In the introduction to her book about systems thinking and children’s stories,When a Butterfly Sneezes, Linda Booth Sweeney quotes scientist...

  14. DESIGN CHALLENGE 2: SYSTEMS, SYSTEMS EVERYWHERE! DIVING INTO SYSTEMS
    (pp. 95-116)

    Youths will be introduced to systems thinking concepts through a mini-documentary,The Story of Electronics, learning how these concepts relate to communities in general and to their own community specifically. They will then develop a Scratch project that shows a particular function their community performs and the various elements that work together to achieve the goals of that function.

    Youths will create a Scratch project that explores how onefunctionof their community is carried out, illustrating how variouselementsof the community areinterconnectedin ways that help to achieve thegoalof that function, or possibly in ways...

  15. DESIGN CHALLENGE 3: IT’S ALL ABOUT PERSPECTIVE: THINKING BELOW THE WATERLINE … AND ACROSS THE TABLE
    (pp. 117-142)

    This challenge explores howshifts in perspectivecan help us better understand the systems in our world. Learning to understand multiple perspectives—mental models—from various stakeholders is a key habit of a systems thinker. We call this practice “thinking across the table.” Youths learn about these by reading the children’s novelA River Ran Wild, comparing the perspectives present in a commercial for bottled water versus the mini-documentaryThe Story of Bottled Water, and then by role-playing various stakeholders involved in an issue in their community. By reading the children’s bookZoomthey look at a system through multiple...

  16. INTRODUCTION AND TOOLS FOR THE ADVANCED DESIGN CHALLENGES
    (pp. 143-154)

    Up to this point, your youths have gone through activities that help them get a handle on Scratch as a storytelling tool (Design Challenge 1), understand the basic concepts associated with systems thinking (Design Challenge 2), and take on some of the habits of mind associated with systems thinkers (Design Challenge 3). In the second half of the design challenges, youths dive more deeply into the process of understandingsystems dynamics, that is, how systems change over time and the sorts of patterns that involves. To help them in this complex process, we introduce a new set of analytic tools...

  17. DESIGN CHALLENGE 4: OUT OF CONTROL: REINFORCING FEEDBACK
    (pp. 155-188)

    Reinforcing feedback loops, which often have a “runaway” quality to them, can often be an integral part of complex systems. In this challenge, youths will return to the core issue introduced in Design Challenge 1—homelessness—to start to try to understand its patterns and why it is such a persistent problem that is so challenging to permanently resolve. In particular, they will look for reinforcing patterns that make homelessness a cycle—a reinforcing feedback loop. In order to better understand the idea of reinforcing feedback, youths will explore this core system dynamic through discussion ofThe Butter Battle Book....

  18. DESIGN CHALLENGE 5: OUT OF BALANCE: BALANCING FEEDBACK AND LEVERAGE POINTS
    (pp. 189-206)

    In contrast to reinforcing feedback loops, balancing feedback loops are processes that bring systems under control and into balance. In Design Challenge 5, youths once again examine the issue of homelessness to further their understanding of balancing feedback and are introduced to the idea of identifying leverage points by reading a children’s short story, “The Sneetches.” In the final activity youths consider how they might effect maximal change by identifying leverage points in the systems surrounding the issue of homelessness.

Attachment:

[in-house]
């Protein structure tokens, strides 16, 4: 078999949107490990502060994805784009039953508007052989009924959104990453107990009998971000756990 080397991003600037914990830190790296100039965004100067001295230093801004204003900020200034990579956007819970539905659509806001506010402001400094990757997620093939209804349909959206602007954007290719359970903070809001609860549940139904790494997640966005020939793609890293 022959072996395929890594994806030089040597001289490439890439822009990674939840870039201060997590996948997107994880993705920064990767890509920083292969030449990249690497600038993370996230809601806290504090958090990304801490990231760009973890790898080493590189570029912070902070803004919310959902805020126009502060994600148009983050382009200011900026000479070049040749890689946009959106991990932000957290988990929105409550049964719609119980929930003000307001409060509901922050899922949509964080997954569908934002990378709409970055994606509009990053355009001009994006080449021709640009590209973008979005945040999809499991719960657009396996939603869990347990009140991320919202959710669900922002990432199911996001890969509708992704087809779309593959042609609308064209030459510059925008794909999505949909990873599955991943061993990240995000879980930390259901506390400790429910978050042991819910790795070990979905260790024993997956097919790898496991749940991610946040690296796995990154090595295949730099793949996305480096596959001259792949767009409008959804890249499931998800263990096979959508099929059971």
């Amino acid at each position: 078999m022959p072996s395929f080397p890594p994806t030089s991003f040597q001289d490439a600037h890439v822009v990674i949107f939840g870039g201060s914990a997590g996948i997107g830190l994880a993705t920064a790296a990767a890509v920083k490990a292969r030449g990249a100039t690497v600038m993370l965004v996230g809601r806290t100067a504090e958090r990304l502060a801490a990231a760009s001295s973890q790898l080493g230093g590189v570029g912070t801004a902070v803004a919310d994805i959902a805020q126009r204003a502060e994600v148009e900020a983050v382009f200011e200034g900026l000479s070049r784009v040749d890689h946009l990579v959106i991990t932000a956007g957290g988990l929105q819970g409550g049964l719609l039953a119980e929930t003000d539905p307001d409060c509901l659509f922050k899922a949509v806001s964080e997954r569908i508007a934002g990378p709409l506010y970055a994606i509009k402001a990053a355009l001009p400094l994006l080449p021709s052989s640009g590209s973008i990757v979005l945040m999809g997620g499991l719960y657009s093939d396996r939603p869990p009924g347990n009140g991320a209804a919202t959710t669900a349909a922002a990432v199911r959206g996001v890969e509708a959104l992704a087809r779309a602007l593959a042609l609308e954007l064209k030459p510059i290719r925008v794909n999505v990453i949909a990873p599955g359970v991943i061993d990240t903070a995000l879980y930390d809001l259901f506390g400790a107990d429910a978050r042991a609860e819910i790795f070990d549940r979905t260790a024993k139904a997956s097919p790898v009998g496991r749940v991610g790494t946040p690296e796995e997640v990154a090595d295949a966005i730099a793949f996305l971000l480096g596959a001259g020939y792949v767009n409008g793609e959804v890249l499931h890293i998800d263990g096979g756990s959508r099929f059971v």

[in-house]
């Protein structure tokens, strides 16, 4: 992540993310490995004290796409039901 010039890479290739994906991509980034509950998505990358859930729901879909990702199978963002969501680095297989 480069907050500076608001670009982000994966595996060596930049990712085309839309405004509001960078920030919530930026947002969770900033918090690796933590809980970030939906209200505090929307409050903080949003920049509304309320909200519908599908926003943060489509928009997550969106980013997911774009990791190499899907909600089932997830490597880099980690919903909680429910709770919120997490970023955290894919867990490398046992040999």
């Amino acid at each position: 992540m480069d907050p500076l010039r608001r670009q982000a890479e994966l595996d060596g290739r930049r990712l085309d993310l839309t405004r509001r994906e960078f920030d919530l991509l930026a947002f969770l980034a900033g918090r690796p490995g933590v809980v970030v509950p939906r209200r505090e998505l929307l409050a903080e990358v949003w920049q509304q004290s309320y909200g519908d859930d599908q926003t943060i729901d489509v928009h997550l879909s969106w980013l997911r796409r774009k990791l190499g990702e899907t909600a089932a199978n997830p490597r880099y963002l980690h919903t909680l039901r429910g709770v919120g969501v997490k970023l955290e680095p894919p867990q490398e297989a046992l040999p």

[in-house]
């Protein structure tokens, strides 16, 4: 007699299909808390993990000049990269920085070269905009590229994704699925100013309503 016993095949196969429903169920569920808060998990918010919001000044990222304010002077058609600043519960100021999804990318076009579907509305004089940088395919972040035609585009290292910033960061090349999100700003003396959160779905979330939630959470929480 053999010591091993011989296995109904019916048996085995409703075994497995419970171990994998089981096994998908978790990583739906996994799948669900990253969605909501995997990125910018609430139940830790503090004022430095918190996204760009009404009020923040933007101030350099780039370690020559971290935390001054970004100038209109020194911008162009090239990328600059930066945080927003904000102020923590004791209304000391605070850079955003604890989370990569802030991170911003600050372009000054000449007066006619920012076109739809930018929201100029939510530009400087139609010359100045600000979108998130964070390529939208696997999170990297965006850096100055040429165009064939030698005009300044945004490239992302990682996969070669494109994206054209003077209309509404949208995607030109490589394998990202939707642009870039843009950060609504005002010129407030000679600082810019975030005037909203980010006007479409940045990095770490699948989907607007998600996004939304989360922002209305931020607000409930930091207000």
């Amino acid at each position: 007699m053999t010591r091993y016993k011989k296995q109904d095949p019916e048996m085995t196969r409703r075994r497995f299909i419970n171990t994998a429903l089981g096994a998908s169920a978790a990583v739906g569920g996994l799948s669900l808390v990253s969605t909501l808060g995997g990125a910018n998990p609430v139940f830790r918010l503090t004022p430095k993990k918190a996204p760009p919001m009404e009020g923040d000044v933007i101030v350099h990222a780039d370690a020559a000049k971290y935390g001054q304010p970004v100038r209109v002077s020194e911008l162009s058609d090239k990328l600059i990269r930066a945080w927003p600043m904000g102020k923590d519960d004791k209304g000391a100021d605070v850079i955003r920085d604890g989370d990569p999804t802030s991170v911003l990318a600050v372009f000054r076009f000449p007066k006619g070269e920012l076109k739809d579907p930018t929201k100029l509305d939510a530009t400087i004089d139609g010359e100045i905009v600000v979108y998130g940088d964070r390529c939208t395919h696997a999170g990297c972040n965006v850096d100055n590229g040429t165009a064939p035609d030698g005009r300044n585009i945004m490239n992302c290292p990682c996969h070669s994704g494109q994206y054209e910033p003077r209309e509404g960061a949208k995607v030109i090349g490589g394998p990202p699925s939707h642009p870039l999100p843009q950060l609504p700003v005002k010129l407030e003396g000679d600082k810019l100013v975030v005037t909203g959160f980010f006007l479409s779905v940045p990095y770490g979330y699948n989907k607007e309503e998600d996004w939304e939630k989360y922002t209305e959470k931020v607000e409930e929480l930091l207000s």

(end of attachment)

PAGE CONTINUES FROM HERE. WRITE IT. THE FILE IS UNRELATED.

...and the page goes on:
Youths analyze and create connection circle diagrams to identify potential leverage points in the context of homelessness (or another topical...

  19. DESIGN CHALLENGE 6: MAKE A CHANGE! LEVERAGE POINTS AND UNINTENDED CONSEQUENCES
    (pp. 207-240)

    Understanding the idea ofleverage points—places where a small change can make a big impact—is critical in order to make effective changes to systems. In this challenge youths explore this concept, as well as the related idea ofunintended consequences, by reading one more children’s novel,The Lorax, and identifying possible leverage points in the system of that story. This prepares youths for the final design activity, a Scratch project that depicts using leverage points to make a positive change to a systemic issue in their community.

    Youths design and create a Scratch project that depicts how they...

  20. DELVING DEEPER INTO SYSTEMS THINKING
    (pp. 241-254)

    So what is systems thinking, and why is it important? With so little time to cover what seems like so much, why should systems thinking get a seat at the educational table? We find the answer in part by looking at the vast problems in the world around us, which range from environmental degradation to global financial meltdowns, growing inequality to ballooning costs of health care, and so many more issues. At their core, these difficulties are about systems, and all can be linked fundamentally to perspective: people have a tendency to look at things in terms of isolated parts...

  21. Appendix A: GLOSSARY OF KEY TERMS
    (pp. 255-264)
  22. Appendix B: ADDITIONAL RESOURCES
    (pp. 265-268)
  23. Appendix C: SCRIPT CHANGERS ASSESSMENT
    (pp. 269-272)
  24. Appendix D: SYSTEMS THINKING CONCEPT CARDS: SCRIPT CHANGERS
    (pp. 273-282)
  25. Appendix E: SCRIPT CHANGERS CHALLENGE CARDS
    (pp. 283-306)
  26. REFERENCES
    (pp. 307-308)
  27. INDEX
    (pp. 309-312)